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In view of the large increase in the volume of work handled by this office and in consideration of the large surplus shown, your committee believes that the additional employee is warranted and that Congress should grant the necessary authority for such employment.

The recorder's report, containing the reasons why he requires this additional employee, is as follows:


Washington, D. C., January 22, 1907. Dear Sir: Replying to your verbal request of this date, I have the honor to submit tl:e following relative to this office:

The office of the Recorder of Deeds of the District of Columbia is not, as most people imagine, a municipal office, but is an independent one, that is, entirely independent of the government of the District of Columbia, the recorder being appointed by the President of the United States, and he and his office being directly responsible to the President. The office is still further independent in that it is a selfsupporting one, the salary of the recorder and that of every other official and employee of the office being paid out of its revenues, as is every other expense of the otlice. The unexpended balance of the revenues of the office is, at the end of each fiscal year, deposited in the Treasury of the United States, where it is then placed to the credit of the District, thereby forming one of the sources of revenue of the District.

The compensation of the recorder, as well as that of every other official and employee of the oflice, is fixed by law (Sec. 553 of the District of Columbia Code), and can only be changed by act of Congress, the salary of the recorder being $4,000 per annum; that of the deputy recorder $2,500; two clerks, of whom one is the comparer of the office, at $1,200 each; two at $900 each; one at $780; a janitor at $:320, and charwoman at $180, the annual salary list amounting to $11,980. It should be understood, however, that these salaries are dependent upon the revenues of the otlice at all times--that is, the monthly receipts must equal the expenses.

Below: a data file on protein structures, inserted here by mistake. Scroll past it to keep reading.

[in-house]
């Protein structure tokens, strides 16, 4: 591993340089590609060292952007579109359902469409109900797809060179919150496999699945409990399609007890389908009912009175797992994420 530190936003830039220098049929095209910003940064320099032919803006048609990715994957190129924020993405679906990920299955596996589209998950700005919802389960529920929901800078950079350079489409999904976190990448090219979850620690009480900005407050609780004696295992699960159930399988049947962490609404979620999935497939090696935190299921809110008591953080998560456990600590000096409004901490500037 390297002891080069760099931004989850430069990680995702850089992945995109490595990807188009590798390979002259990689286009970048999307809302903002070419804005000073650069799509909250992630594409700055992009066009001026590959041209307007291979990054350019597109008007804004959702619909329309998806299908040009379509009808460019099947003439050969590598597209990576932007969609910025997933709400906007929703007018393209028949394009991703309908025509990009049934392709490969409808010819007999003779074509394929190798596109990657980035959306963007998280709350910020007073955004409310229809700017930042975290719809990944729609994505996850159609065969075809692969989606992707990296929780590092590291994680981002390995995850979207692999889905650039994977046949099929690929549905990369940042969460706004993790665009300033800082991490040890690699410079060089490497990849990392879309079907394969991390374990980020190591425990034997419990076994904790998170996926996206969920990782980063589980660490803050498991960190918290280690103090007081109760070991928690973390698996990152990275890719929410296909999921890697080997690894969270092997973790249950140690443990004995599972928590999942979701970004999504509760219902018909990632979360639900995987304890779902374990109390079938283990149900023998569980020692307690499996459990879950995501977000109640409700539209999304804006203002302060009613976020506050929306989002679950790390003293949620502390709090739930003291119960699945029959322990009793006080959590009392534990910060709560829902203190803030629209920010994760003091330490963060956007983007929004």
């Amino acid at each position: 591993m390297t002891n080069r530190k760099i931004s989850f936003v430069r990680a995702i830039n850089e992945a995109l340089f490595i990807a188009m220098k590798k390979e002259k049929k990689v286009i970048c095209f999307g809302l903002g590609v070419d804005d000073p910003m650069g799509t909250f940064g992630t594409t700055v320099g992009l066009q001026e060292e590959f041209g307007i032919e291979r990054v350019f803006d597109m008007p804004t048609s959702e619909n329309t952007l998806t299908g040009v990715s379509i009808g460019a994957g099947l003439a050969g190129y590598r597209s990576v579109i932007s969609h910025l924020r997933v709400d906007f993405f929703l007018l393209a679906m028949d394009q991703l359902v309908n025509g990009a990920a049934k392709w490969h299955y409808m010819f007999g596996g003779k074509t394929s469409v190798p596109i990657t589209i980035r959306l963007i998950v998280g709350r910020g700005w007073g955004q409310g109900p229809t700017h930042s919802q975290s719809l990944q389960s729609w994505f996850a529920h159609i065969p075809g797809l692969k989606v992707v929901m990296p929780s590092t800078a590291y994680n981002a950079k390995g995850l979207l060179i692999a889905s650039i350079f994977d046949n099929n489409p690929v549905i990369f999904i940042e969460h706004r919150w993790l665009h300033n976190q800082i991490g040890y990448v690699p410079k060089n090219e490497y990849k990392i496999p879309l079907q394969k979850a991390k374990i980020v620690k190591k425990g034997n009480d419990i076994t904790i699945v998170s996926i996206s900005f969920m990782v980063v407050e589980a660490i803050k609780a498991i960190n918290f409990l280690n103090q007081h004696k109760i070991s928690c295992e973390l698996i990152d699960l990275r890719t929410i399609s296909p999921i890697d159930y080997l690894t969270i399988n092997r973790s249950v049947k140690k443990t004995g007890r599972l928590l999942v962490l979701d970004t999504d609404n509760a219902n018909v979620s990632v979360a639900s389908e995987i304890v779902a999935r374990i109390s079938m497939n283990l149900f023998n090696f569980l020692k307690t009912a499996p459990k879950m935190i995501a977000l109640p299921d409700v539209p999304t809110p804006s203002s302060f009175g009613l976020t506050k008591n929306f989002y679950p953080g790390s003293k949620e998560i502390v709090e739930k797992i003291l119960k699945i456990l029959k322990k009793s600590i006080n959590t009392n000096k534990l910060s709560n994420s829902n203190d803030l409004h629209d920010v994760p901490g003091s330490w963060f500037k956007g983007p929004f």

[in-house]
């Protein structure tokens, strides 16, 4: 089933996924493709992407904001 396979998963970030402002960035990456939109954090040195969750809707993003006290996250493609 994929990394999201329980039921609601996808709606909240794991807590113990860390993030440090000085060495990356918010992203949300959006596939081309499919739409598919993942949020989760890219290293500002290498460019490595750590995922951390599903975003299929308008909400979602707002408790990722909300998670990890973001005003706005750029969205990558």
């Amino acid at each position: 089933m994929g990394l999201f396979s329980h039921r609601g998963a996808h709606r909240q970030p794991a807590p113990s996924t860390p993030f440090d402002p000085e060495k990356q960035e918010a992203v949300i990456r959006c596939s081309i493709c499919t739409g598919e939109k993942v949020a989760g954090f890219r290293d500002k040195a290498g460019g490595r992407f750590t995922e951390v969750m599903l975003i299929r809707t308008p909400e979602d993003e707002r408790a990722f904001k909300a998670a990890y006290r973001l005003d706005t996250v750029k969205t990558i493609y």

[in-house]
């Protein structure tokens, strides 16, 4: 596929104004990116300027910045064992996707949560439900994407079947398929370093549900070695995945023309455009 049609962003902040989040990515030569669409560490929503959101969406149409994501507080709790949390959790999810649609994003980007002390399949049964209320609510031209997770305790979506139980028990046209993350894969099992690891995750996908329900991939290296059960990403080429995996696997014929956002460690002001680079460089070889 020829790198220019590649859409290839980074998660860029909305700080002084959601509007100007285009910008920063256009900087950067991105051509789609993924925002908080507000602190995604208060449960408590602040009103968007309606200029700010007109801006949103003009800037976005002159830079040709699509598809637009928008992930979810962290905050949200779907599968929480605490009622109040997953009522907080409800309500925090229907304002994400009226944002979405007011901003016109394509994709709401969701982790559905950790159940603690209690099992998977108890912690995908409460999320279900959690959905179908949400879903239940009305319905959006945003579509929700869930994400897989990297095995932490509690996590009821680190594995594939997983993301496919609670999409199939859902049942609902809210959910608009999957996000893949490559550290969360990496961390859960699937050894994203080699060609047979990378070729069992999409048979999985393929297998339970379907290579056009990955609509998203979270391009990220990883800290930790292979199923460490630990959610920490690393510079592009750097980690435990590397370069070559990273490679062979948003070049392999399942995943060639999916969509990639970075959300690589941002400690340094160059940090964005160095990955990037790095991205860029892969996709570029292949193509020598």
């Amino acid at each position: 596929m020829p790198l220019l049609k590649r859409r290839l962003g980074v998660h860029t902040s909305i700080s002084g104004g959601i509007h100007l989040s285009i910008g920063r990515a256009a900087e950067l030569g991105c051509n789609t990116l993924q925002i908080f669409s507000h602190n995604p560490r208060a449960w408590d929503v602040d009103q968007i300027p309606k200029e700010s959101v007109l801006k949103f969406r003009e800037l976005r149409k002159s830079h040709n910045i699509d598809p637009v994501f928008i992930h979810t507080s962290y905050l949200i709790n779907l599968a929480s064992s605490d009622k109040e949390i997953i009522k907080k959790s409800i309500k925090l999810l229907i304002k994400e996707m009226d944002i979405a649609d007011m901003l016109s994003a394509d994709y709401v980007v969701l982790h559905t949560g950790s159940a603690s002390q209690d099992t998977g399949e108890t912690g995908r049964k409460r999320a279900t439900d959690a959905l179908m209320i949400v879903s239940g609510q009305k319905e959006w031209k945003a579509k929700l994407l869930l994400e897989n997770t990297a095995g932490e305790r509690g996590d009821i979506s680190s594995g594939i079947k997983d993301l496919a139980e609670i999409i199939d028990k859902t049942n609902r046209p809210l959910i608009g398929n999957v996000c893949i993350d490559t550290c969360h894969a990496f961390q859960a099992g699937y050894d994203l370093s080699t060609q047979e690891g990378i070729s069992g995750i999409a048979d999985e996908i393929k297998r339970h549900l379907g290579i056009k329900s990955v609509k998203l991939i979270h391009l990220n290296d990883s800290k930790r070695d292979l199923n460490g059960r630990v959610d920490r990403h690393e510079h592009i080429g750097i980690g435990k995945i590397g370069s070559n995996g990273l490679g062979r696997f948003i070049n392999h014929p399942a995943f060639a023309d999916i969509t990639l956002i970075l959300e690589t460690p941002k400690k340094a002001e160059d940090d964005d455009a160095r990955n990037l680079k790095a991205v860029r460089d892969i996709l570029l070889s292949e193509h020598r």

In addition to the nine oflicials and employees enumerated, there were employed during the tiscal year ended June 30, 1906, 33 copyists, the compensation of whom is absolutely fixed by the above-referred to section of the District of Columbia Code, they receiving $2 per day when employed by the day, and for copying being paid one-third of the recording lee-that is, for each instrument copied a coprist is paid one-third of the fee paid by the person filing the instrument for record. These 33 copyists were paid during the fiscal year of 1906, $12,045.77, an average of a few cents more than $365 to each for the year's work. Four of these copyists having since resigned, there are now but 29 on the rolls of the office. October a year ago the office was placed by the President under the rules and regulations of the Civil Service Commission, with directions to allow the number of copyists to fall by resignations to about 20.

The total receipts of the office during the past fiscal year were $34,819.10, and the total expenses ($11,980 paid to regular employees, $12,045.77 to copyists, and $2,178.30 miscellaneous) being $26,204.07, $385.21 less, by the way, than during 1905, the unes: pended balance for 1906 was, therefore, $8,615.03, the largest surplus, I am gratified to state, in the history of the office. As I explained in a recent letter to Mr. Babcock, the year (fiscal) 1906 was the largest in every way in the history of the office, the business of the office having during the past five years shown a steady and healthy growth, which growth reflects more clearly than anything else the steady, healthy growth of the District.